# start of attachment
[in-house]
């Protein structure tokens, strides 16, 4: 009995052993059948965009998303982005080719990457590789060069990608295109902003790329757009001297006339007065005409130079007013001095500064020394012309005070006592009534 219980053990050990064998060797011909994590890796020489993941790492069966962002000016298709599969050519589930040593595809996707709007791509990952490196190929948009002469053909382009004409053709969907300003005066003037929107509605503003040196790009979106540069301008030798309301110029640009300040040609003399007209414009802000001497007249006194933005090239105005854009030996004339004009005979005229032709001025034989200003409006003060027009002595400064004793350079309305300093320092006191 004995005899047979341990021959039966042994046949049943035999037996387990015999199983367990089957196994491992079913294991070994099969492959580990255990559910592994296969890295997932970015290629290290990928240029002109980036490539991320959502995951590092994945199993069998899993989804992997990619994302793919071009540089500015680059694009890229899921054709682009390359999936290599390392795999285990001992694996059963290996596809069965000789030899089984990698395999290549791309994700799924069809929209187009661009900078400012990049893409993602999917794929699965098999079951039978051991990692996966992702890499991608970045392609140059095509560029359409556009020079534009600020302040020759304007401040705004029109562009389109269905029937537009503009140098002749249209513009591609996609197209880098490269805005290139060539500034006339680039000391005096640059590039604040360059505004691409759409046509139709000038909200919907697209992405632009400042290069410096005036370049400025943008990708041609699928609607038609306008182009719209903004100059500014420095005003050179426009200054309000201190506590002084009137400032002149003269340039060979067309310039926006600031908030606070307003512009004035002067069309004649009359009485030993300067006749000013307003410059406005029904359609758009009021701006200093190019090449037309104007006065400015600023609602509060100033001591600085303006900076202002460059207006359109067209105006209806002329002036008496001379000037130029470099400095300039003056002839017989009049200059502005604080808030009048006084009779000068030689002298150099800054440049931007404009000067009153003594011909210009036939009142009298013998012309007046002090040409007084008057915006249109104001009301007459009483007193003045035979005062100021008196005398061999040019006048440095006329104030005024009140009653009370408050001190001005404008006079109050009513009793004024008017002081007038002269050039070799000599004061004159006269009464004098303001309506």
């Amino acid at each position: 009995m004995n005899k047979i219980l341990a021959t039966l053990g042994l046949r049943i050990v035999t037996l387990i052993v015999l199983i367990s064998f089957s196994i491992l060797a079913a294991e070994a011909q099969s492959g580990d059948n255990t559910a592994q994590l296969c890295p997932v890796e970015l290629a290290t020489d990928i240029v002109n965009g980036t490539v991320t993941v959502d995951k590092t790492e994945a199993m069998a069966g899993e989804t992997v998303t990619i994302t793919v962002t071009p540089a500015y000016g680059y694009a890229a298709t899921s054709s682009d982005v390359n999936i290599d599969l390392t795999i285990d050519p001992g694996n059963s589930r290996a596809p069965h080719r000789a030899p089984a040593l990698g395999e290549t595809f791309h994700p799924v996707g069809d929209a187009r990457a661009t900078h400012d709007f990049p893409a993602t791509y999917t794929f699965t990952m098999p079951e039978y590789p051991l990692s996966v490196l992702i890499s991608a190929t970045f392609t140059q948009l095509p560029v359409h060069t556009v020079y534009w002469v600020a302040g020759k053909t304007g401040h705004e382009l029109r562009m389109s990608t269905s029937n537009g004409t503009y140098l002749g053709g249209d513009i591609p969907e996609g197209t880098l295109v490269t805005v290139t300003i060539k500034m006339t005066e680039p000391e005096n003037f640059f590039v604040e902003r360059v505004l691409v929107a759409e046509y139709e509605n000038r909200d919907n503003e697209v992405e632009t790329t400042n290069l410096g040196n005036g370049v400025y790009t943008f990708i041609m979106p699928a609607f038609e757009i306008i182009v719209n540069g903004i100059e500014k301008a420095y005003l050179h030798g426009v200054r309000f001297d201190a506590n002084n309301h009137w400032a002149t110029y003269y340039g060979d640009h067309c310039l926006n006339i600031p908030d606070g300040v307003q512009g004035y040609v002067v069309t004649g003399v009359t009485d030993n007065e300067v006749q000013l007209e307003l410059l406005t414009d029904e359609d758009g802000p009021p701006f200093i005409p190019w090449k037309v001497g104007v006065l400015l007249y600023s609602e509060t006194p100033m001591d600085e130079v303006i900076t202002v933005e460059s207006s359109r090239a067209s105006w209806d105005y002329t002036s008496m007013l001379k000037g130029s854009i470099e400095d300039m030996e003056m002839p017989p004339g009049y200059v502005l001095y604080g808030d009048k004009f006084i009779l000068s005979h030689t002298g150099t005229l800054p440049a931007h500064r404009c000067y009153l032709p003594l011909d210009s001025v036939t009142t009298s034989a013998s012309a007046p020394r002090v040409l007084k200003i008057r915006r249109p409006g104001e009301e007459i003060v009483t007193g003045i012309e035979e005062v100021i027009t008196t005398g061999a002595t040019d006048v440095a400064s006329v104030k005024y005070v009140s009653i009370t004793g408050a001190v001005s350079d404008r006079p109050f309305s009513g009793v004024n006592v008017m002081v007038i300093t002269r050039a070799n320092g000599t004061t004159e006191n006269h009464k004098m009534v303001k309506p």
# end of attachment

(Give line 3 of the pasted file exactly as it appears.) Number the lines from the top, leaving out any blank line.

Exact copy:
């Amino acid at each position: 009995m004995n005899k047979i219980l341990a021959t039966l053990g042994l046949r049943i050990v035999t037996l387990i052993v015999l199983i367990s064998f089957s196994i491992l060797a079913a294991e070994a011909q099969s492959g580990d059948n255990t559910a592994q994590l296969c890295p997932v890796e970015l290629a290290t020489d990928i240029v002109n965009g980036t490539v991320t993941v959502d995951k590092t790492e994945a199993m069998a069966g899993e989804t992997v998303t990619i994302t793919v962002t071009p540089a500015y000016g680059y694009a890229a298709t899921s054709s682009d982005v390359n999936i290599d599969l390392t795999i285990d050519p001992g694996n059963s589930r290996a596809p069965h080719r000789a030899p089984a040593l990698g395999e290549t595809f791309h994700p799924v996707g069809d929209a187009r990457a661009t900078h400012d709007f990049p893409a993602t791509y999917t794929f699965t990952m098999p079951e039978y590789p051991l990692s996966v490196l992702i890499s991608a190929t970045f392609t140059q948009l095509p560029v359409h060069t556009v020079y534009w002469v600020a302040g020759k053909t304007g401040h705004e382009l029109r562009m389109s990608t269905s029937n537009g004409t503009y140098l002749g053709g249209d513009i591609p969907e996609g197209t880098l295109v490269t805005v290139t300003i060539k500034m006339t005066e680039p000391e005096n003037f640059f590039v604040e902003r360059v505004l691409v929107a759409e046509y139709e509605n000038r909200d919907n503003e697209v992405e632009t790329t400042n290069l410096g040196n005036g370049v400025y790009t943008f990708i041609m979106p699928a609607f038609e757009i306008i182009v719209n540069g903004i100059e500014k301008a420095y005003l050179h030798g426009v200054r309000f001297d201190a506590n002084n309301h009137w400032a002149t110029y003269y340039g060979d640009h067309c310039l926006n006339i600031p908030d606070g300040v307003q512009g004035y040609v002067v069309t004649g003399v009359t009485d030993n007065e300067v006749q000013l007209e307003l410059l406005t414009d029904e359609d758009g802000p009021p701006f200093i005409p190019w090449k037309v001497g104007v006065l400015l007249y600023s609602e509060t006194p100033m001591d600085e130079v303006i900076t202002v933005e460059s207006s359109r090239a067209s105006w209806d105005y002329t002036s008496m007013l001379k000037g130029s854009i470099e400095d300039m030996e003056m002839p017989p004339g009049y200059v502005l001095y604080g808030d009048k004009f006084i009779l000068s005979h030689t002298g150099t005229l800054p440049a931007h500064r404009c000067y009153l032709p003594l011909d210009s001025v036939t009142t009298s034989a013998s012309a007046p020394r002090v040409l007084k200003i008057r915006r249109p409006g104001e009301e007459i003060v009483t007193g003045i012309e035979e005062v100021i027009t008196t005398g061999a002595t040019d006048v440095a400064s006329v104030k005024y005070v009140s009653i009370t004793g408050a001190v001005s350079d404008r006079p109050f309305s009513g009793v004024n006592v008017m002081v007038i300093t002269r050039a070799n320092g000599t004061t004159e006191n006269h009464k004098m009534v303001k309506p």